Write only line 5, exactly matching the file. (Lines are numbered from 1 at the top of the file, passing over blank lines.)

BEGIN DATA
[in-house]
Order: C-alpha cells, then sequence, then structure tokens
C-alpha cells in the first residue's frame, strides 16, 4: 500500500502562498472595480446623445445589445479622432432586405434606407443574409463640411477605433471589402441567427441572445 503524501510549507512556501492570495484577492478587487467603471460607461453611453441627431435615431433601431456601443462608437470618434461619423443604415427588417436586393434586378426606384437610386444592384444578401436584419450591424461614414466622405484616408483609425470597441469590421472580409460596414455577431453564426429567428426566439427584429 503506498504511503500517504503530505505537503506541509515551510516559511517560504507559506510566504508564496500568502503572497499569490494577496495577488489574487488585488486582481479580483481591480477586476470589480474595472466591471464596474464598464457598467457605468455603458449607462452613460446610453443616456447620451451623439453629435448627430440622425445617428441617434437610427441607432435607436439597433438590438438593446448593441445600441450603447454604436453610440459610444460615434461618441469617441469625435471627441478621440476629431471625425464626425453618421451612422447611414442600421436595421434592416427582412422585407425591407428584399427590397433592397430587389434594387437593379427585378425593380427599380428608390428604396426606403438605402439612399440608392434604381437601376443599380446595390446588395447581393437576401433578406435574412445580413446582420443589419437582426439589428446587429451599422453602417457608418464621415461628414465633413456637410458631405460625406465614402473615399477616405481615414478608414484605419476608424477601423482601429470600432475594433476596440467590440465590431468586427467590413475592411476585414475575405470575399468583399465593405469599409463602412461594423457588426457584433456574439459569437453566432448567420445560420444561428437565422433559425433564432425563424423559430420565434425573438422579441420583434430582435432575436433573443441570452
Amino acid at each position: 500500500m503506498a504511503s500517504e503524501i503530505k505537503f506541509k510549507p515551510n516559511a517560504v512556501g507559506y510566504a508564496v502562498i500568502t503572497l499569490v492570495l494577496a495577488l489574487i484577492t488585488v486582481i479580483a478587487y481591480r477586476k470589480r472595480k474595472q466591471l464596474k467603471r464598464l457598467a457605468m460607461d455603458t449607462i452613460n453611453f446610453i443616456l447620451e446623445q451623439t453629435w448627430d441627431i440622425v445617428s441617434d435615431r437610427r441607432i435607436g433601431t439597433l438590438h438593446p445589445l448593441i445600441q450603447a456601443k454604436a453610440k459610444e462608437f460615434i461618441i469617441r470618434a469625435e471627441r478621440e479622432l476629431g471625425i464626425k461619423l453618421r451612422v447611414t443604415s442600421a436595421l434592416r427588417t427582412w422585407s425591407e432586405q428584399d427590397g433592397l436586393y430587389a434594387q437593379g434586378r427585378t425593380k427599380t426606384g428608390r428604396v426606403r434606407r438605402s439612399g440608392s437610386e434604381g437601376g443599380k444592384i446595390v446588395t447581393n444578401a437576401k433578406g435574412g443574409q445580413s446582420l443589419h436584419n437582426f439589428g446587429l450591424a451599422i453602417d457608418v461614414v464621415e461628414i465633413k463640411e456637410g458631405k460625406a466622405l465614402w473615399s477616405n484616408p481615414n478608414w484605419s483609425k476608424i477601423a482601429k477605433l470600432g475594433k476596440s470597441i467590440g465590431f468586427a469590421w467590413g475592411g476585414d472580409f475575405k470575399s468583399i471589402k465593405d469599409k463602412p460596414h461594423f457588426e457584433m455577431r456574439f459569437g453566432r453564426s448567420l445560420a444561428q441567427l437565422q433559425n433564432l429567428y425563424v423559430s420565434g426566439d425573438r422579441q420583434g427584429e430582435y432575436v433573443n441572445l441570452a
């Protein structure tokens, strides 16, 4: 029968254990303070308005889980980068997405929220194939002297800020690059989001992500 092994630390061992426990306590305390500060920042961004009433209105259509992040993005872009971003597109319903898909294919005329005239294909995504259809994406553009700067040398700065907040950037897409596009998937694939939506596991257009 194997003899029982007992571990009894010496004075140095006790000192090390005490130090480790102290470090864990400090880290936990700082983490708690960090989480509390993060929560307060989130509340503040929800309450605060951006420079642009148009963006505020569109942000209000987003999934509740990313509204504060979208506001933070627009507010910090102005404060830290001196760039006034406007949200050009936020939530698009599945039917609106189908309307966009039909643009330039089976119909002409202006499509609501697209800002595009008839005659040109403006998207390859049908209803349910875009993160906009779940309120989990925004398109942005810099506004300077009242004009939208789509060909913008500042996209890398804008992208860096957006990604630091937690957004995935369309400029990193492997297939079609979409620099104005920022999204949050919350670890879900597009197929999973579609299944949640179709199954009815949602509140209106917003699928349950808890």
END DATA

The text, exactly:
């Protein structure tokens, strides 16, 4: 029968254990303070308005889980980068997405929220194939002297800020690059989001992500 092994630390061992426990306590305390500060920042961004009433209105259509992040993005872009971003597109319903898909294919005329005239294909995504259809994406553009700067040398700065907040950037897409596009998937694939939506596991257009 194997003899029982007992571990009894010496004075140095006790000192090390005490130090480790102290470090864990400090880290936990700082983490708690960090989480509390993060929560307060989130509340503040929800309450605060951006420079642009148009963006505020569109942000209000987003999934509740990313509204504060979208506001933070627009507010910090102005404060830290001196760039006034406007949200050009936020939530698009599945039917609106189908309307966009039909643009330039089976119909002409202006499509609501697209800002595009008839005659040109403006998207390859049908209803349910875009993160906009779940309120989990925004398109942005810099506004300077009242004009939208789509060909913008500042996209890398804008992208860096957006990604630091937690957004995935369309400029990193492997297939079609979409620099104005920022999204949050919350670890879900597009197929999973579609299944949640179709199954009815949602509140209106917003699928349950808890």